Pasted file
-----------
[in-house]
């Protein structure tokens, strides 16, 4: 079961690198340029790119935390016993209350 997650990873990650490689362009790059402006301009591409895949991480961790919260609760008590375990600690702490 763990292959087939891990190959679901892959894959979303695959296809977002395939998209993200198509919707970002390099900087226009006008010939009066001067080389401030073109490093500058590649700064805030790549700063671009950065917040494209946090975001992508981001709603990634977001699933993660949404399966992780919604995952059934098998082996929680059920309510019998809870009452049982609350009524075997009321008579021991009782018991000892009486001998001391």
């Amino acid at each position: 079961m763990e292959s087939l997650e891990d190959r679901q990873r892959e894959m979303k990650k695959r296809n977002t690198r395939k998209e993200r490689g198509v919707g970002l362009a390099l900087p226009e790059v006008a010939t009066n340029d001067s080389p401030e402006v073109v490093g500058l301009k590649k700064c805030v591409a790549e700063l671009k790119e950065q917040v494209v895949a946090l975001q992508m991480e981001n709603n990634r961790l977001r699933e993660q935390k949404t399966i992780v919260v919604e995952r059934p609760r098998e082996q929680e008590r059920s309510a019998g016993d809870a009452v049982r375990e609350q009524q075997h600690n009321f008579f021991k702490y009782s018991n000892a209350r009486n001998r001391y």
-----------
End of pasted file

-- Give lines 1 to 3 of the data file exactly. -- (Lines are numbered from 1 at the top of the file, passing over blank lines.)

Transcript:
[in-house]
């Protein structure tokens, strides 16, 4: 079961690198340029790119935390016993209350 997650990873990650490689362009790059402006301009591409895949991480961790919260609760008590375990600690702490 763990292959087939891990190959679901892959894959979303695959296809977002395939998209993200198509919707970002390099900087226009006008010939009066001067080389401030073109490093500058590649700064805030790549700063671009950065917040494209946090975001992508981001709603990634977001699933993660949404399966992780919604995952059934098998082996929680059920309510019998809870009452049982609350009524075997009321008579021991009782018991000892009486001998001391």
């Amino acid at each position: 079961m763990e292959s087939l997650e891990d190959r679901q990873r892959e894959m979303k990650k695959r296809n977002t690198r395939k998209e993200r490689g198509v919707g970002l362009a390099l900087p226009e790059v006008a010939t009066n340029d001067s080389p401030e402006v073109v490093g500058l301009k590649k700064c805030v591409a790549e700063l671009k790119e950065q917040v494209v895949a946090l975001q992508m991480e981001n709603n990634r961790l977001r699933e993660q935390k949404t399966i992780v919260v919604e995952r059934p609760r098998e082996q929680e008590r059920s309510a019998g016993d809870a009452v049982r375990e609350q009524q075997h600690n009321f008579f021991k702490y009782s018991n000892a209350r009486n001998r001391y």